Unit Concept / 11-12th grade ELA
The American Dream is concept that has been explored through some of our country’s most notable authors. From John Steinbeck, August Wilson, and Willa Cather to contemporary authors Michael Chabon and Chuck Palahniuk, we have long been fascinated by the desire, and lengths that people will go, to achieve an idealized success. History forces us to examine the triumphs and repercussions of reaching for “The Dream”; our towns and communities are living records of this struggle.
The use of photography to capture our communities’ successes and failures will help guide students through a critical analysis of what the American Dream means to them personally, and how the world around them reflects this ongoing dialogue.
CCSS.ELA-Literacy.RL.11-12.2 Determine two or more themes or central ideas of a text and analyze their development over the course of the text, including how they interact and build on one another to produce a complex account; provide an objective summary of the text.
CCSS.ELA- Literacy.RL.11-1 Integrate and evaluate multiple sources of information presented in different media or formats (e.g., visually, quantitatively) as well as in words in order to address a question or solve a problem.
CCSS.ELA-Literacy.W.11-12Conduct short as well as more sustained research projects to answer a question (including a self-generated question) or solve a problem; narrow or broaden the inquiry when appropriate; synthesize multiple sources on the subject, demonstrating understanding of the subject under investigation.
- The theme of the American Dream in fiction is present and relevant in our daily lives.
- The American Dream is based on the beliefs that all people are created equal, and that hard work will lead to upward mobility.
- The concept of American Dream has shifted over the last century.
Why does the definition of the American Dream mean different things to different people? What does the American Dream mean to you?
…identify, describe, and analyze the themes of American dream.
…show with photographs how our communities represent an American dream found and/or lost.
…engage in a gallery walk and present/respond to peer work
Students will take digital photographs in their community that are evidence of the loss or attainment of the American Dream.
Within small groups, students will share photos and choose a single photo that they’d like to share with the rest of the class.
A gallery walk will give students the chance to see one image from each student. Students will leave notes for each photographer about what message they believe each image is trying to convey.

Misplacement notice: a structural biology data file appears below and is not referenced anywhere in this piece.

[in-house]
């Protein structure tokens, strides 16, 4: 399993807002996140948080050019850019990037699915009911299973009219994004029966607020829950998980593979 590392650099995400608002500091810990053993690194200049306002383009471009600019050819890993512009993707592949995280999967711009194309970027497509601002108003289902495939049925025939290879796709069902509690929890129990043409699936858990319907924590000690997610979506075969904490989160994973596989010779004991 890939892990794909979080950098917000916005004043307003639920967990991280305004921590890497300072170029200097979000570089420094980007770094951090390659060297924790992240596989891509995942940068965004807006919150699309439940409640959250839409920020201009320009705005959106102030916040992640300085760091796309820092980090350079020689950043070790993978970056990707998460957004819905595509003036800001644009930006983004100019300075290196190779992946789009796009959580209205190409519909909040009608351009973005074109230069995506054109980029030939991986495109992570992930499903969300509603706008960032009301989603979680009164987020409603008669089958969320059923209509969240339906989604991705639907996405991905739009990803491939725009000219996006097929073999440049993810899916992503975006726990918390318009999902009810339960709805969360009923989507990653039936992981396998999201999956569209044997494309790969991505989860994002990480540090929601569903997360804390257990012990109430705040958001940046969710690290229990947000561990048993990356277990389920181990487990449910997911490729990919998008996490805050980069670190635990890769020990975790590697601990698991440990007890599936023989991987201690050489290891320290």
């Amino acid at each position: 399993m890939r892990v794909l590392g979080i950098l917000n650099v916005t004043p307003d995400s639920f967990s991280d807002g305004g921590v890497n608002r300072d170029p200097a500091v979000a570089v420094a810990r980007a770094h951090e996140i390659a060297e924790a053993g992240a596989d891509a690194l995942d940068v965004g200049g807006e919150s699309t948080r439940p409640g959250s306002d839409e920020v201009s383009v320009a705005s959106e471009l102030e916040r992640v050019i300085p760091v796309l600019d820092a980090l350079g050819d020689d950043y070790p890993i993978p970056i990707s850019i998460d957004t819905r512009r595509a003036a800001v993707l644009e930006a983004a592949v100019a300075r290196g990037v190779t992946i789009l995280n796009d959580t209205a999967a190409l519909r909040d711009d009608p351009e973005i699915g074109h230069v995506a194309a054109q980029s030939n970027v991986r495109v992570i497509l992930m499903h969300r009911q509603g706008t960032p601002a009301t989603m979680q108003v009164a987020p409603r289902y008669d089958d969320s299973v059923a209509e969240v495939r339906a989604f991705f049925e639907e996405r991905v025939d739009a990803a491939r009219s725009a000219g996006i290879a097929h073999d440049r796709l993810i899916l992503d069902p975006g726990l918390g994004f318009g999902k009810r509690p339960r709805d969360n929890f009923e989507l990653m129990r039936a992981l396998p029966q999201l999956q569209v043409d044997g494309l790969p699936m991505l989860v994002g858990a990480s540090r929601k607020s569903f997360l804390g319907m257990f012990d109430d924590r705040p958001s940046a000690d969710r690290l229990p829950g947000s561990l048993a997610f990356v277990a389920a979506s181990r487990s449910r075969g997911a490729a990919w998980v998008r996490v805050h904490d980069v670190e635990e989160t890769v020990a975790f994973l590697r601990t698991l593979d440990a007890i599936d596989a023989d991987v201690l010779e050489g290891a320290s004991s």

Each student will present their work and share their own perspective with the class.
1. Additional resources about photography-based technology integration in the classroom:
2. Webquest about the American Dream:
3. Three lessons from PBS that explore the American Dream within American fiction:
4. An article about the American Dream being more prevalent in parts of Europe than the US.
5. NPR article about the history and future of the American Dream with accompanying Morning Edition audio link:
The concept of the American Dream can be an abstract one. Using photography allows student to deepen their understanding of this important theme from Of Mice and Men, as it relates to the lives and communities of students through comparing, contrasting, and discussing multiple perspectives of the concept.
In sharing photos with each other, students will be able to engage in a dialogue about the signifiers of the realization or shortcomings of the American Dream, and the acknowledgment that this concept may have different meanings for each student.
What I’d need to anticipate through structure or mini lessons to help students be successful in this project:
Structure of lessons would need to align with the equipment (cameras, computers, software) available to us.
Mini-lessons would need to be differentiated for those students that lacked basic camera skills and those that had basic and advanced camera proficiencies.
A mini-lesson on historical perspective within the context of the assigned fiction would be helpful for students to understand how positionality affects the perceived success or failure social ideals.